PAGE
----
The implications of Avian Influenza (AI) on equestrian sports, tourism and recreation has been assessed by the British Equestrian Federation (BEF). After consulting with Defra, the BEF has published a briefing which addresses concerns that the public might have.
“The actual implications depend on the specific circumstances of the outbreak,” said a spokesperson for the BEF. “But we have prepared this briefing to answer some of the questions people might have.”
In the document, the BEF is keen to point out that AI is a disease of birds, not humans.
“People can become infected but rarely are. Although certain strains of AI do have the potential to spread to humans, such spread is rare and the current scientific evidence is that it requires close and prolonged contact between humans and infective birds or their faeces,” says the BEF. “There is no confirmed evidence that H5N1 has acquired the ability to pass easily from person to person.”
Summary of questions and answers
Q. Is there a need to restrict any recreational or sporting activities or events?
A. There is no need to restrict, postpone or cancel any recreational or sporting events, nor for people to alter their plans to visit the countryside for any recreational or sporting activities.
Q. Is there a need to restrict any events involving animals?
A. There is no need for events involving gatherings of animals to be restricted, postponed or cancelled. The exceptions are gatherings of birds, such as for fairs, markets and shows, which need to take place under general licence; and pigeon racing to and from other countries, which is currently banned.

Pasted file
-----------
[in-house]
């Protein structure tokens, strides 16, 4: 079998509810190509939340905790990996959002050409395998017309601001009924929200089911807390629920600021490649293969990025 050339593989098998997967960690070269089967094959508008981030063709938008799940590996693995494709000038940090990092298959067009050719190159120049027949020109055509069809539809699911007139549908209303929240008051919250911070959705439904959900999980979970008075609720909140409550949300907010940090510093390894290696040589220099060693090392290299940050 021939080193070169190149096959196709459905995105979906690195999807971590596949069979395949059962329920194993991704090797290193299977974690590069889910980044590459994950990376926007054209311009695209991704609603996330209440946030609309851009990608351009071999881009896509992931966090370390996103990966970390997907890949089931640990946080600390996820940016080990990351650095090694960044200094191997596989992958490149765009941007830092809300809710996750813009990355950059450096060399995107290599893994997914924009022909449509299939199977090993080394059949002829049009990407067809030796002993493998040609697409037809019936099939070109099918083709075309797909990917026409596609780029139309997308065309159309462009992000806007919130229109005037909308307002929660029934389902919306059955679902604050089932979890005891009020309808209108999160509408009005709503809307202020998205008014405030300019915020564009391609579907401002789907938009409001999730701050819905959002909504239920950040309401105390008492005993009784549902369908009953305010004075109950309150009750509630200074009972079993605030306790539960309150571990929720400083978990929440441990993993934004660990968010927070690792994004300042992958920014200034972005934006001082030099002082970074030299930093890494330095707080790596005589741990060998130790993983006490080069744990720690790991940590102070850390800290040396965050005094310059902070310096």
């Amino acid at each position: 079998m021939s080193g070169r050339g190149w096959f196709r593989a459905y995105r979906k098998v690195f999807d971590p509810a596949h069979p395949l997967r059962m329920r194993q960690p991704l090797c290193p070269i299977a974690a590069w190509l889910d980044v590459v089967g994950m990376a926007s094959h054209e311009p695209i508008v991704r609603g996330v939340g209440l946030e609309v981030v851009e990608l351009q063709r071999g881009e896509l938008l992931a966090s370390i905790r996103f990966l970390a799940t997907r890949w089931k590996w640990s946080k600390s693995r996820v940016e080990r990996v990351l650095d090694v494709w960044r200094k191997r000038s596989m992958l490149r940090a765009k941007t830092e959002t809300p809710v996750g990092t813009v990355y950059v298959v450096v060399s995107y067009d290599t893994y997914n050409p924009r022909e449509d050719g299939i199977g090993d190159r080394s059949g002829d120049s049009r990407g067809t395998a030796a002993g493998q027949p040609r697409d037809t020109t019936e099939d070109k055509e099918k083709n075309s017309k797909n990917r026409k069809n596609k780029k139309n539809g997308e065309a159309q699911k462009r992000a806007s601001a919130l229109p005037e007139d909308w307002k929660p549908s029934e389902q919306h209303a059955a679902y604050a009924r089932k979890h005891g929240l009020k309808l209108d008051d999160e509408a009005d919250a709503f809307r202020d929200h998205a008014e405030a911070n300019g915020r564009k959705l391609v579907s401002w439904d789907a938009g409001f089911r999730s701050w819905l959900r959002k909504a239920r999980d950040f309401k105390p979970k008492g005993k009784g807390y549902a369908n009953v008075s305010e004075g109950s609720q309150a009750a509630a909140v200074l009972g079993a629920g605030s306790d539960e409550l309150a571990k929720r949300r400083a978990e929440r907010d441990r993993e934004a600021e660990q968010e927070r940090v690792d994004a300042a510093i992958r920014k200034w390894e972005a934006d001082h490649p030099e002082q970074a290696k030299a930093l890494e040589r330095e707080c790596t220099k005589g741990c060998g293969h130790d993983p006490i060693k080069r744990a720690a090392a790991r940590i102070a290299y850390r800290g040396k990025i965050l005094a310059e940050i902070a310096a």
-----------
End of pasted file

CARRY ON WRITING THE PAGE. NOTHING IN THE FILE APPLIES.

Q. Now that there has been an outbreak of Avian Influenza in Britain, should people stay away from the countryside?
A. There is absolutely no need for people to stop visiting the countryside. The vast majority of attractions, recreational and sporting events and activities are unlikely to be affected, even if they are near places where there are collections of wild birds.
There would, however, be certain controls and measures in the areas where the disease was present. For example, where Avian Influenza is found in wild birds, EU legislation requires us to prohibit the hunting of birds in any area within 10km of the outbreak. Other activities might need to be restricted if they created a significant risk of disease spread through large gatherings of birds, or caused wild birds to disperse. Such controls depend on the circumstances of the outbreak.
In the case of outbreaks of Avian Influenza, Defra immediately implements its Avian Influenza Contingency Plan, details of which you can find on the Defra website. Regular updates on the situation are available on the website and through the Defra Helpline. See below for details.
Q. Will there be closures of rights of way and other countryside access in the event of outbreaks of Avian Influenza?
A. Rights of way and other countryside access will only be closed in very limited circumstances where necessary to control spread of the disease – such as where a footpath runs through or near the area of the outbreak.
Where can I find out more?
You can find detailed guidance on Avian influenza, Biosecurity and Defra’s Exotic Animal Disease Generic Contingency Plan on the Defra website at www.defra.gov.uk – click on ‘Avian influenza (bird flu)’ in the Quick Links.
You can also contact the Defra Helpline for information on any aspect of Defra’s work. Phone 08459 33 55 77 or email: mailto:firstname.lastname@example.org